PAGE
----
Why Scratchy, White Stripe, and Topless are causing a stir in south west waters

By: Clare Fischer
Date posted: 20 December 2017

England’s only resident population of bottlenose dolphins has been discovered by researchers who say it’s ‘incredibly exciting.’

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© Trevor Scouten

If the science shows strong residency in the area, then there is a good reason to have a specific MPA for cetaceans.

Dr Jean-Luc Solandt,
MCS Principle Specialist Marine Protected Areas

The Cornwall Wildlife Trust have assigned the dolphins numbers but three very distinctive ones have been have been named because of the markings on their fins. Scratchy, White Stripe, and Topless – who is missing the tip of its fin.

Researchers identified 98 individual bottlenose dolphins and were able to define a distinct group of 28 that were resident throughout the year in shallow coastal waters mainly in Cornwall particularly St Ives Bay and Mount’s Bay - but also in Devon and Dorset.

Rebecca Dudley, of the University of Plymouth, analysed 3,843 records to identify the population.

Bottlenose dolphins can be recognised by their dorsal fin, which has a distinctive shape and markings - as unique to an individual dolphin as a fingerprint is to a human.

The trailing edge of the fin is most commonly used to identify a dolphin as it is the most distinguishable area because it’s susceptible to tearing and, once torn, the tissue does not regenerate, causing permanent notches.

Dr Jean-Luc Solandt, MCS Principle Specialist Marine Protected Areas, said the discovery of this resident pod should allow us to create bespoke protection for a defined range for the animals.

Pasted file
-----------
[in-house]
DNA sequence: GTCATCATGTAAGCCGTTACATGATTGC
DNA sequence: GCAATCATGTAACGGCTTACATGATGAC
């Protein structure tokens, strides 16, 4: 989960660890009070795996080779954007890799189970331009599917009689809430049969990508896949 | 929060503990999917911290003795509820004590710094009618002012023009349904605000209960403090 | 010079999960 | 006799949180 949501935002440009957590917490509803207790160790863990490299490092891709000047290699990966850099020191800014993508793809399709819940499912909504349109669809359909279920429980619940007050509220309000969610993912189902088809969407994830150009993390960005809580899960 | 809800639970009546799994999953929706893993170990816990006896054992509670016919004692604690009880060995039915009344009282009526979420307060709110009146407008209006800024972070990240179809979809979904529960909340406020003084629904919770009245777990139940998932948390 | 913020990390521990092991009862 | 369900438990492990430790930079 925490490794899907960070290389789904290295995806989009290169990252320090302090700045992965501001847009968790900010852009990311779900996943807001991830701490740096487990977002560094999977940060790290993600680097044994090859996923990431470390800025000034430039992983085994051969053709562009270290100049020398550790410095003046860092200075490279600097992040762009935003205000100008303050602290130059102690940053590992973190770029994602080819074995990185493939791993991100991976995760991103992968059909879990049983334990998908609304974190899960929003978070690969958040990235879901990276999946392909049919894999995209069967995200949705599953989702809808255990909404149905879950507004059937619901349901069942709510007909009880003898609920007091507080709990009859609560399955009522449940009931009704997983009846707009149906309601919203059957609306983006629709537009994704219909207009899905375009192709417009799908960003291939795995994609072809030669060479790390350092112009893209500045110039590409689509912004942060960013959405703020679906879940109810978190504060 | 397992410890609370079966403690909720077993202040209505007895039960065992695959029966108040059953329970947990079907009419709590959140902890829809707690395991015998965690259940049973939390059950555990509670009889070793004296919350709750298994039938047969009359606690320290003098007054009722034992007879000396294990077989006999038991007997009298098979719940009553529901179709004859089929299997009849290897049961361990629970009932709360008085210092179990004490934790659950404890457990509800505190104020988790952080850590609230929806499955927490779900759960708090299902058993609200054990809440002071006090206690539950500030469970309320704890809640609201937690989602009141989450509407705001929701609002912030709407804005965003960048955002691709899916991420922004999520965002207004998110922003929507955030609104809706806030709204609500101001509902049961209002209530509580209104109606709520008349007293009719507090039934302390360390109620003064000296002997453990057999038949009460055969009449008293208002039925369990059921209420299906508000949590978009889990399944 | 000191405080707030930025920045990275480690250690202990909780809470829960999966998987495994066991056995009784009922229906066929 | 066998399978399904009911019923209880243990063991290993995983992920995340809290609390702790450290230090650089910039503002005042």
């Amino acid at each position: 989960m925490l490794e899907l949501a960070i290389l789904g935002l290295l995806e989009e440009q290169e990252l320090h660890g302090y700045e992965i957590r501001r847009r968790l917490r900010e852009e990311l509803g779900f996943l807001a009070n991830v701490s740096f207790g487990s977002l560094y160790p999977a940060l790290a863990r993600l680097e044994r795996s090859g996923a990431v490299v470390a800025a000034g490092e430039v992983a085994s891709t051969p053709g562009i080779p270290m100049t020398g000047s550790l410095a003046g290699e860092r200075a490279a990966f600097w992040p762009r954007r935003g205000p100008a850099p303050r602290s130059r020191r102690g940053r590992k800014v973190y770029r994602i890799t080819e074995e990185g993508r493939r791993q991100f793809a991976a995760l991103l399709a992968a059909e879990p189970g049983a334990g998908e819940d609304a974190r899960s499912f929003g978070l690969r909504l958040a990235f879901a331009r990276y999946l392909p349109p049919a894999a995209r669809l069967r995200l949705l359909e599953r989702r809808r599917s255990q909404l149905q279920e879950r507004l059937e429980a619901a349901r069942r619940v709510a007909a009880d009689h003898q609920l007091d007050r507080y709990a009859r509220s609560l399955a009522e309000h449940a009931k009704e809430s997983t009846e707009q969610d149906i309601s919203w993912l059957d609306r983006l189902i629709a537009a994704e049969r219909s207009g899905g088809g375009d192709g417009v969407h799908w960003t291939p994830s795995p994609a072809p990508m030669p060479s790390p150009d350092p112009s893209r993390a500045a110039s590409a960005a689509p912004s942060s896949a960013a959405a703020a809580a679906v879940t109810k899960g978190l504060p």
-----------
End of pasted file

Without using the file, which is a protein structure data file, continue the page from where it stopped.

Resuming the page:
“Many areas of the sea are hotspots for dolphins and whales because of the presence of large amounts of prey either coming from or residing in deep waters. This makes them stay in the areas of such favourable food sources for considerable amounts of time, making an area-based protection mechanism such as a Marine Protected Areas really effective.

“It would have to have strict rules associated with entanglement, by-catch and noise restrictions so as not to damage the population,” said Dr Solandt. “If the science shows strong residency in the area, then there is a good reason to have a specific MPA for cetaceans.”

Ruth Williams, marine conservation manager at the Cornwall Wildlife Trust, described the discovery as “incredibly exciting”.

“Further work is needed but this is a huge step forward and I am proud of what our partnership between Cornwall Wildlife Trust, scientists and boat operators has achieved,” she said. “The future of these iconic animals is in our hands and we need to make sure the few we currently have in the south west are given the protection not just to survive, but to thrive.”

Conservationists say the discovery could have implications for the conservation of the dolphins, who currently receive no specific protection in their home range.

Dolphins are a wide-ranging species, with strong evidence needed to show that an area is important before protection can be considered.

The UK’s other two resident bottlenose dolphin populations - in the Moray Firth in Scotland and Cardigan Bay in Wales - both have protection.

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An area over 9 times the size of Wales is now in marine protected areas in the UK, but less than 1% is considered by MCS scientists to be well managed

Over 1,000 marine wildlife sightings were reported to MCS last year

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